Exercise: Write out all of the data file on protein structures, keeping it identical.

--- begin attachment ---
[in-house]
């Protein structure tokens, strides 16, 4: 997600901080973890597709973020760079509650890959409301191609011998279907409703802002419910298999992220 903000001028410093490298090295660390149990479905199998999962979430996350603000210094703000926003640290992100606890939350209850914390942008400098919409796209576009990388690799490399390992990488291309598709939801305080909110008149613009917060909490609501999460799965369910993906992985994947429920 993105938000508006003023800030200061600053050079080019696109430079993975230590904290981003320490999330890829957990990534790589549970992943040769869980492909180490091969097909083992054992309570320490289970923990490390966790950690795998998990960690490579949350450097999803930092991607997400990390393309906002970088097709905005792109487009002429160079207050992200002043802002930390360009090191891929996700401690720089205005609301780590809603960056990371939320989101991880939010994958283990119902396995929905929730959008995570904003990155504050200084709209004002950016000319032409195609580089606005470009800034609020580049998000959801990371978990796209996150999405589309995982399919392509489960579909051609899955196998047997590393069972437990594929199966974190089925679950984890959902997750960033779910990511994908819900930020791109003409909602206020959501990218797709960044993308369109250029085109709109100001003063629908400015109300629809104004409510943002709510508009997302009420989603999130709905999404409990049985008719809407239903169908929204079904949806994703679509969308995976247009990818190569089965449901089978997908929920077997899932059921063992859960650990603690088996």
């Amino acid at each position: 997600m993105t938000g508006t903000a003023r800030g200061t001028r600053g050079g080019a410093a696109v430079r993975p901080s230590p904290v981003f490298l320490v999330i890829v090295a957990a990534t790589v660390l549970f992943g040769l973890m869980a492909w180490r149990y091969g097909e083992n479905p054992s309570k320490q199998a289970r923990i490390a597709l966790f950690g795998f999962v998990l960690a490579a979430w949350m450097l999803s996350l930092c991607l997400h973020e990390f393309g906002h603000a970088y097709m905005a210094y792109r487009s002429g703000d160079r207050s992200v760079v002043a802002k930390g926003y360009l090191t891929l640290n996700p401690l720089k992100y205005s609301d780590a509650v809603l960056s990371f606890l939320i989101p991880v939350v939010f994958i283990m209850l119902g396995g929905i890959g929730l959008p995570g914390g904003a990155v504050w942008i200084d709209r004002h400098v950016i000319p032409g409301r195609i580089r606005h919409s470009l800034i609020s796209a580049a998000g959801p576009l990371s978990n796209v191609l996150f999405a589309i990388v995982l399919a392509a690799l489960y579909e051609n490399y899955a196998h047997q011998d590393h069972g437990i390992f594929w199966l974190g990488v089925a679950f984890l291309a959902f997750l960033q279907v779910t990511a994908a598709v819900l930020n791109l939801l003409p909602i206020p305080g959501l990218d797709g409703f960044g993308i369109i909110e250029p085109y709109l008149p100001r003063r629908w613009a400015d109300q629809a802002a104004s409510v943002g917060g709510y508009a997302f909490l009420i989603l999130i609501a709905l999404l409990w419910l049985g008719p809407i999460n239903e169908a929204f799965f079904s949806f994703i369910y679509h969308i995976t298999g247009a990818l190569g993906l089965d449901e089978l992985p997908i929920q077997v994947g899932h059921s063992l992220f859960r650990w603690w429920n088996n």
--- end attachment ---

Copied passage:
[in-house]
């Protein structure tokens, strides 16, 4: 997600901080973890597709973020760079509650890959409301191609011998279907409703802002419910298999992220 903000001028410093490298090295660390149990479905199998999962979430996350603000210094703000926003640290992100606890939350209850914390942008400098919409796209576009990388690799490399390992990488291309598709939801305080909110008149613009917060909490609501999460799965369910993906992985994947429920 993105938000508006003023800030200061600053050079080019696109430079993975230590904290981003320490999330890829957990990534790589549970992943040769869980492909180490091969097909083992054992309570320490289970923990490390966790950690795998998990960690490579949350450097999803930092991607997400990390393309906002970088097709905005792109487009002429160079207050992200002043802002930390360009090191891929996700401690720089205005609301780590809603960056990371939320989101991880939010994958283990119902396995929905929730959008995570904003990155504050200084709209004002950016000319032409195609580089606005470009800034609020580049998000959801990371978990796209996150999405589309995982399919392509489960579909051609899955196998047997590393069972437990594929199966974190089925679950984890959902997750960033779910990511994908819900930020791109003409909602206020959501990218797709960044993308369109250029085109709109100001003063629908400015109300629809104004409510943002709510508009997302009420989603999130709905999404409990049985008719809407239903169908929204079904949806994703679509969308995976247009990818190569089965449901089978997908929920077997899932059921063992859960650990603690088996």
């Amino acid at each position: 997600m993105t938000g508006t903000a003023r800030g200061t001028r600053g050079g080019a410093a696109v430079r993975p901080s230590p904290v981003f490298l320490v999330i890829v090295a957990a990534t790589v660390l549970f992943g040769l973890m869980a492909w180490r149990y091969g097909e083992n479905p054992s309570k320490q199998a289970r923990i490390a597709l966790f950690g795998f999962v998990l960690a490579a979430w949350m450097l999803s996350l930092c991607l997400h973020e990390f393309g906002h603000a970088y097709m905005a210094y792109r487009s002429g703000d160079r207050s992200v760079v002043a802002k930390g926003y360009l090191t891929l640290n996700p401690l720089k992100y205005s609301d780590a509650v809603l960056s990371f606890l939320i989101p991880v939350v939010f994958i283990m209850l119902g396995g929905i890959g929730l959008p995570g914390g904003a990155v504050w942008i200084d709209r004002h400098v950016i000319p032409g409301r195609i580089r606005h919409s470009l800034i609020s796209a580049a998000g959801p576009l990371s978990n796209v191609l996150f999405a589309i990388v995982l399919a392509a690799l489960y579909e051609n490399y899955a196998h047997q011998d590393h069972g437990i390992f594929w199966l974190g990488v089925a679950f984890l291309a959902f997750l960033q279907v779910t990511a994908a598709v819900l930020n791109l939801l003409p909602i206020p305080g959501l990218d797709g409703f960044g993308i369109i909110e250029p085109y709109l008149p100001r003063r629908w613009a400015d109300q629809a802002a104004s409510v943002g917060g709510y508009a997302f909490l009420i989603l999130i609501a709905l999404l409990w419910l049985g008719p809407i999460n239903e169908a929204f799965f079904s949806f994703i369910y679509h969308i995976t298999g247009a990818l190569g993906l089965d449901e089978l992985p997908i929920q077997v994947g899932h059921s063992l992220f859960r650990w603690w429920n088996n």